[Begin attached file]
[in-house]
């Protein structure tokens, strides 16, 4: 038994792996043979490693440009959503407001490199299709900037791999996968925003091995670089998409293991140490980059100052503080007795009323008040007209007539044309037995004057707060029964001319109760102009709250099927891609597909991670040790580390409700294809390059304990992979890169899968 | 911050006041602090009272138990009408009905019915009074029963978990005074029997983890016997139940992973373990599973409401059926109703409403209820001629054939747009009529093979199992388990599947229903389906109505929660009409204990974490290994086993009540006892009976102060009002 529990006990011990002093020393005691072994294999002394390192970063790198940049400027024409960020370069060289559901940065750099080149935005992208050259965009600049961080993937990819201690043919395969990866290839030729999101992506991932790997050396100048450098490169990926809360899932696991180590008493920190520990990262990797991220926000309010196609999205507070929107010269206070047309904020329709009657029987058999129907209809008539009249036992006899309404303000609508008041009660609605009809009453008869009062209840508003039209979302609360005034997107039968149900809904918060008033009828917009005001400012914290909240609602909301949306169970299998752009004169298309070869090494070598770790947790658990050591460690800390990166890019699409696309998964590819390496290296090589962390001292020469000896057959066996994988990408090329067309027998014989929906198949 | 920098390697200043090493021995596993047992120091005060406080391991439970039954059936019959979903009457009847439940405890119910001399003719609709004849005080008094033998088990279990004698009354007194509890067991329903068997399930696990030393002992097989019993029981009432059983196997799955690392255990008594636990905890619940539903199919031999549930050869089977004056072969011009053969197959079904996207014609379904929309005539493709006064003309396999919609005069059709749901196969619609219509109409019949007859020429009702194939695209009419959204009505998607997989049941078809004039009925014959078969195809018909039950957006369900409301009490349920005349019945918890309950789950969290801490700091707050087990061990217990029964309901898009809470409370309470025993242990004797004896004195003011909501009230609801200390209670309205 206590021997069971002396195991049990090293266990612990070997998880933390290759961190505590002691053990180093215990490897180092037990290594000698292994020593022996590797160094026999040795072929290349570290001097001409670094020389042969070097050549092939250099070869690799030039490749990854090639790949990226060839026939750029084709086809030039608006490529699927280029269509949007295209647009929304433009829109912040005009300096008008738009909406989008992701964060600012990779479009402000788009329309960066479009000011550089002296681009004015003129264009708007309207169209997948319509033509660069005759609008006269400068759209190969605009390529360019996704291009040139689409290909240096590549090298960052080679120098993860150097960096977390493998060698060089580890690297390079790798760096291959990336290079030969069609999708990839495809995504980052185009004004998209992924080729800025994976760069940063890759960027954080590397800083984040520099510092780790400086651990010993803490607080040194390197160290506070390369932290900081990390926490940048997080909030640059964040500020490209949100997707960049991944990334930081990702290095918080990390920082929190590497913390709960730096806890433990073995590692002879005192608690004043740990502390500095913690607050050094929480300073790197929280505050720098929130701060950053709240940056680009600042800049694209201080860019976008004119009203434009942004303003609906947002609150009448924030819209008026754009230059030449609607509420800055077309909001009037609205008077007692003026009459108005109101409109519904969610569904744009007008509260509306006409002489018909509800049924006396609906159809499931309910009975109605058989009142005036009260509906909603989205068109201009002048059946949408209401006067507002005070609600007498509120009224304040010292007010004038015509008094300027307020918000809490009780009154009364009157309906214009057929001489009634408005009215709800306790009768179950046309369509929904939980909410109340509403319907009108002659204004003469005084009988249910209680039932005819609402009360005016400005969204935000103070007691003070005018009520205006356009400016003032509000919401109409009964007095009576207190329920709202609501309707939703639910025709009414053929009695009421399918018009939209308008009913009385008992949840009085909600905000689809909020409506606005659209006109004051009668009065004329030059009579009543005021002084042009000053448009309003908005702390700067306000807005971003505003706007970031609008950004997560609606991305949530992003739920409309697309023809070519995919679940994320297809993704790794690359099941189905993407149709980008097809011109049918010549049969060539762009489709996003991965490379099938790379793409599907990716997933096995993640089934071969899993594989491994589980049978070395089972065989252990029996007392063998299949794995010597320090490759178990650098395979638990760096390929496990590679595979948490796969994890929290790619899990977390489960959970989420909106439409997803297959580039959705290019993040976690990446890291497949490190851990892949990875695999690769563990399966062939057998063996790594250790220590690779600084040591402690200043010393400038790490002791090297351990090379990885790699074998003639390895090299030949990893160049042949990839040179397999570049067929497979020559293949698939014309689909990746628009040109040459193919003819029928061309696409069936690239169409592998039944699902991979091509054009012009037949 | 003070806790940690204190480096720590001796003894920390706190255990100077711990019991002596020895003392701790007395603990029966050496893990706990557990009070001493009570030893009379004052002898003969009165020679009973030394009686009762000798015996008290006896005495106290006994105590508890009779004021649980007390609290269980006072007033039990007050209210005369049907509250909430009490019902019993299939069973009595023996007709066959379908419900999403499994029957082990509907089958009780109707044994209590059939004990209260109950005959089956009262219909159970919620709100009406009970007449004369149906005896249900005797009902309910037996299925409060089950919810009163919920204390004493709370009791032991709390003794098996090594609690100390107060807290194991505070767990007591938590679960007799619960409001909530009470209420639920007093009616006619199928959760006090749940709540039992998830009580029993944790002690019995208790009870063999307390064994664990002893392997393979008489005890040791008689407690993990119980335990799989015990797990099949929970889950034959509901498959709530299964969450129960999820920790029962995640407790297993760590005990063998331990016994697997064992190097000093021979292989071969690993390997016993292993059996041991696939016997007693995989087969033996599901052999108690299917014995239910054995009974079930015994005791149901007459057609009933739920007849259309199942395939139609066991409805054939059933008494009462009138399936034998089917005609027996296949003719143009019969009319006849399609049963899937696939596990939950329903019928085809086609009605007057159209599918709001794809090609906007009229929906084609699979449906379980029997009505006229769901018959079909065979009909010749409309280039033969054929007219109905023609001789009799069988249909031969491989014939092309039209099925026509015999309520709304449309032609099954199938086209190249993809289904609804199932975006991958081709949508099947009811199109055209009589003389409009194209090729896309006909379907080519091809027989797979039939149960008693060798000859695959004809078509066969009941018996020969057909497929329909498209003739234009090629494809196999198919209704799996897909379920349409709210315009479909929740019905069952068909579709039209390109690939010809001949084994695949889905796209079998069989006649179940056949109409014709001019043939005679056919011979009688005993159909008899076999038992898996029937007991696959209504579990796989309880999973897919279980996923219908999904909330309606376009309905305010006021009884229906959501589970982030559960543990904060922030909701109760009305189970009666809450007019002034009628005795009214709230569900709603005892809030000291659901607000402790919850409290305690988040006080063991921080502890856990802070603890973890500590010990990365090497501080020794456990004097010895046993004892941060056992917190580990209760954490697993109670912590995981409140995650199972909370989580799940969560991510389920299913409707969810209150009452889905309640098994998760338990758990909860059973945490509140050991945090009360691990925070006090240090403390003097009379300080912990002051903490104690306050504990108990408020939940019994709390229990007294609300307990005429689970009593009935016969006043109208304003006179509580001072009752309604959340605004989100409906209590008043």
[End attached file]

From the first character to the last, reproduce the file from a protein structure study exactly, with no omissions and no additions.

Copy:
[in-house]
């Protein structure tokens, strides 16, 4: 038994792996043979490693440009959503407001490199299709900037791999996968925003091995670089998409293991140490980059100052503080007795009323008040007209007539044309037995004057707060029964001319109760102009709250099927891609597909991670040790580390409700294809390059304990992979890169899968 | 911050006041602090009272138990009408009905019915009074029963978990005074029997983890016997139940992973373990599973409401059926109703409403209820001629054939747009009529093979199992388990599947229903389906109505929660009409204990974490290994086993009540006892009976102060009002 529990006990011990002093020393005691072994294999002394390192970063790198940049400027024409960020370069060289559901940065750099080149935005992208050259965009600049961080993937990819201690043919395969990866290839030729999101992506991932790997050396100048450098490169990926809360899932696991180590008493920190520990990262990797991220926000309010196609999205507070929107010269206070047309904020329709009657029987058999129907209809008539009249036992006899309404303000609508008041009660609605009809009453008869009062209840508003039209979302609360005034997107039968149900809904918060008033009828917009005001400012914290909240609602909301949306169970299998752009004169298309070869090494070598770790947790658990050591460690800390990166890019699409696309998964590819390496290296090589962390001292020469000896057959066996994988990408090329067309027998014989929906198949 | 920098390697200043090493021995596993047992120091005060406080391991439970039954059936019959979903009457009847439940405890119910001399003719609709004849005080008094033998088990279990004698009354007194509890067991329903068997399930696990030393002992097989019993029981009432059983196997799955690392255990008594636990905890619940539903199919031999549930050869089977004056072969011009053969197959079904996207014609379904929309005539493709006064003309396999919609005069059709749901196969619609219509109409019949007859020429009702194939695209009419959204009505998607997989049941078809004039009925014959078969195809018909039950957006369900409301009490349920005349019945918890309950789950969290801490700091707050087990061990217990029964309901898009809470409370309470025993242990004797004896004195003011909501009230609801200390209670309205 206590021997069971002396195991049990090293266990612990070997998880933390290759961190505590002691053990180093215990490897180092037990290594000698292994020593022996590797160094026999040795072929290349570290001097001409670094020389042969070097050549092939250099070869690799030039490749990854090639790949990226060839026939750029084709086809030039608006490529699927280029269509949007295209647009929304433009829109912040005009300096008008738009909406989008992701964060600012990779479009402000788009329309960066479009000011550089002296681009004015003129264009708007309207169209997948319509033509660069005759609008006269400068759209190969605009390529360019996704291009040139689409290909240096590549090298960052080679120098993860150097960096977390493998060698060089580890690297390079790798760096291959990336290079030969069609999708990839495809995504980052185009004004998209992924080729800025994976760069940063890759960027954080590397800083984040520099510092780790400086651990010993803490607080040194390197160290506070390369932290900081990390926490940048997080909030640059964040500020490209949100997707960049991944990334930081990702290095918080990390920082929190590497913390709960730096806890433990073995590692002879005192608690004043740990502390500095913690607050050094929480300073790197929280505050720098929130701060950053709240940056680009600042800049694209201080860019976008004119009203434009942004303003609906947002609150009448924030819209008026754009230059030449609607509420800055077309909001009037609205008077007692003026009459108005109101409109519904969610569904744009007008509260509306006409002489018909509800049924006396609906159809499931309910009975109605058989009142005036009260509906909603989205068109201009002048059946949408209401006067507002005070609600007498509120009224304040010292007010004038015509008094300027307020918000809490009780009154009364009157309906214009057929001489009634408005009215709800306790009768179950046309369509929904939980909410109340509403319907009108002659204004003469005084009988249910209680039932005819609402009360005016400005969204935000103070007691003070005018009520205006356009400016003032509000919401109409009964007095009576207190329920709202609501309707939703639910025709009414053929009695009421399918018009939209308008009913009385008992949840009085909600905000689809909020409506606005659209006109004051009668009065004329030059009579009543005021002084042009000053448009309003908005702390700067306000807005971003505003706007970031609008950004997560609606991305949530992003739920409309697309023809070519995919679940994320297809993704790794690359099941189905993407149709980008097809011109049918010549049969060539762009489709996003991965490379099938790379793409599907990716997933096995993640089934071969899993594989491994589980049978070395089972065989252990029996007392063998299949794995010597320090490759178990650098395979638990760096390929496990590679595979948490796969994890929290790619899990977390489960959970989420909106439409997803297959580039959705290019993040976690990446890291497949490190851990892949990875695999690769563990399966062939057998063996790594250790220590690779600084040591402690200043010393400038790490002791090297351990090379990885790699074998003639390895090299030949990893160049042949990839040179397999570049067929497979020559293949698939014309689909990746628009040109040459193919003819029928061309696409069936690239169409592998039944699902991979091509054009012009037949 | 003070806790940690204190480096720590001796003894920390706190255990100077711990019991002596020895003392701790007395603990029966050496893990706990557990009070001493009570030893009379004052002898003969009165020679009973030394009686009762000798015996008290006896005495106290006994105590508890009779004021649980007390609290269980006072007033039990007050209210005369049907509250909430009490019902019993299939069973009595023996007709066959379908419900999403499994029957082990509907089958009780109707044994209590059939004990209260109950005959089956009262219909159970919620709100009406009970007449004369149906005896249900005797009902309910037996299925409060089950919810009163919920204390004493709370009791032991709390003794098996090594609690100390107060807290194991505070767990007591938590679960007799619960409001909530009470209420639920007093009616006619199928959760006090749940709540039992998830009580029993944790002690019995208790009870063999307390064994664990002893392997393979008489005890040791008689407690993990119980335990799989015990797990099949929970889950034959509901498959709530299964969450129960999820920790029962995640407790297993760590005990063998331990016994697997064992190097000093021979292989071969690993390997016993292993059996041991696939016997007693995989087969033996599901052999108690299917014995239910054995009974079930015994005791149901007459057609009933739920007849259309199942395939139609066991409805054939059933008494009462009138399936034998089917005609027996296949003719143009019969009319006849399609049963899937696939596990939950329903019928085809086609009605007057159209599918709001794809090609906007009229929906084609699979449906379980029997009505006229769901018959079909065979009909010749409309280039033969054929007219109905023609001789009799069988249909031969491989014939092309039209099925026509015999309520709304449309032609099954199938086209190249993809289904609804199932975006991958081709949508099947009811199109055209009589003389409009194209090729896309006909379907080519091809027989797979039939149960008693060798000859695959004809078509066969009941018996020969057909497929329909498209003739234009090629494809196999198919209704799996897909379920349409709210315009479909929740019905069952068909579709039209390109690939010809001949084994695949889905796209079998069989006649179940056949109409014709001019043939005679056919011979009688005993159909008899076999038992898996029937007991696959209504579990796989309880999973897919279980996923219908999904909330309606376009309905305010006021009884229906959501589970982030559960543990904060922030909701109760009305189970009666809450007019002034009628005795009214709230569900709603005892809030000291659901607000402790919850409290305690988040006080063991921080502890856990802070603890973890500590010990990365090497501080020794456990004097010895046993004892941060056992917190580990209760954490697993109670912590995981409140995650199972909370989580799940969560991510389920299913409707969810209150009452889905309640098994998760338990758990909860059973945490509140050991945090009360691990925070006090240090403390003097009379300080912990002051903490104690306050504990108990408020939940019994709390229990007294609300307990005429689970009593009935016969006043109208304003006179509580001072009752309604959340605004989100409906209590008043």